However, the company’s insurer rejected a claim against the BI policy in May, insisting that the business losses (which the Opal dealer estimates to be over $3 million) would need to have occurred as a consequence of COVID-19 cases within 20 kilometres of the premises rather than “overarching factors resulting from the COVID-19 pandemic as a whole,” including international border closures and local lockdowns that limited retail foot traffic.
Cody Opal Australia director Damien Cody said the insurer’s interpretation was “self-serving and convoluted” as the BI component of the company’s insurance policy had no ambiguity and relevant exclusion, according to a Jeweller Magazine report.
Melbourne law firm Berrill & Watson, which represents Cody and manages over 20 other separate BI claims, said many exclusion clauses define a pandemic as an “outbreak of a ‘quarantinable disease’ under the Quarantine Act 1908.”
“Under this Act, the government had the power to put certain things into place, such as close borders, restrict access [to premises], and shut businesses down,” said Berrill & Watson director John Berrill, as reported by Jeweller Magazine.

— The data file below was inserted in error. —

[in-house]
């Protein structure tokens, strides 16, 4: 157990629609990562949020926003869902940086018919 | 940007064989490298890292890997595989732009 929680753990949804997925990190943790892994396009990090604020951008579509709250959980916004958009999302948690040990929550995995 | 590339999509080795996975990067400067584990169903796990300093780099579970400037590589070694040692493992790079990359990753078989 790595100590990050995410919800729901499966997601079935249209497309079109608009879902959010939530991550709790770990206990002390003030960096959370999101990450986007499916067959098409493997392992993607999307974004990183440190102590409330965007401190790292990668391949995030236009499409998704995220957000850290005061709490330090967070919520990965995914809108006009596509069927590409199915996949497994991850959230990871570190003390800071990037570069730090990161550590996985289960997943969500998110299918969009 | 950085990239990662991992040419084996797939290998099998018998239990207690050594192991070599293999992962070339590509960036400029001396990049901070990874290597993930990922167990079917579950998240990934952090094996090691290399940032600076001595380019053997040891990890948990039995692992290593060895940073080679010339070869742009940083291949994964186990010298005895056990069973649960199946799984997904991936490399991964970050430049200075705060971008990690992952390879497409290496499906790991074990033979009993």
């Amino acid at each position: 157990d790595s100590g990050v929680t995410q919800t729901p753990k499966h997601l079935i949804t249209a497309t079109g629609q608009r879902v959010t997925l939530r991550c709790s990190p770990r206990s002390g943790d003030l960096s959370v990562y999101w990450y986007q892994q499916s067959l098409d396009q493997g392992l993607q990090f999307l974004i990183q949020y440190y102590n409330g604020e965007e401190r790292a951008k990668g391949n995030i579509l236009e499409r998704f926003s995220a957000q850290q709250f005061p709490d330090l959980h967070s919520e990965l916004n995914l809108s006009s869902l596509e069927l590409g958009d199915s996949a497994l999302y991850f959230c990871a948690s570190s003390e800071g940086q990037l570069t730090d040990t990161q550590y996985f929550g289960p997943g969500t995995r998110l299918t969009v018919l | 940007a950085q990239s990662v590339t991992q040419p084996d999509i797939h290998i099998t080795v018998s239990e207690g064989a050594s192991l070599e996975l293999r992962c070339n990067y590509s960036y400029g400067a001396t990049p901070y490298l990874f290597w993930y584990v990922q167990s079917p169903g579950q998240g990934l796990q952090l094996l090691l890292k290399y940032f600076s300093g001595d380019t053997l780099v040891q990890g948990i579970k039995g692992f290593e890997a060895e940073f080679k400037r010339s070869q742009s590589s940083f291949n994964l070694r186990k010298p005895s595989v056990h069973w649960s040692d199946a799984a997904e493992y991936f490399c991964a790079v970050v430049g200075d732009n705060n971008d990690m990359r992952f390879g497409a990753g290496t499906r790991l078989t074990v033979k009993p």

However, Berrill pointed out that the government replaced the Quarantine Act with the Biosecurity Act in 2016.
“So, a ‘quarantinable disease under the Quarantine Act’ is no longer how you would describe a pandemic declared by the government – instead it would be a ‘human infectious disease under the Biosecurity Act’,” he continued.
“The problem for many of the insurance companies is that they did not update the wording in the policies, so a lot of exclusion clauses still refer to ‘a quarantinable disease under the Quarantine Act’.”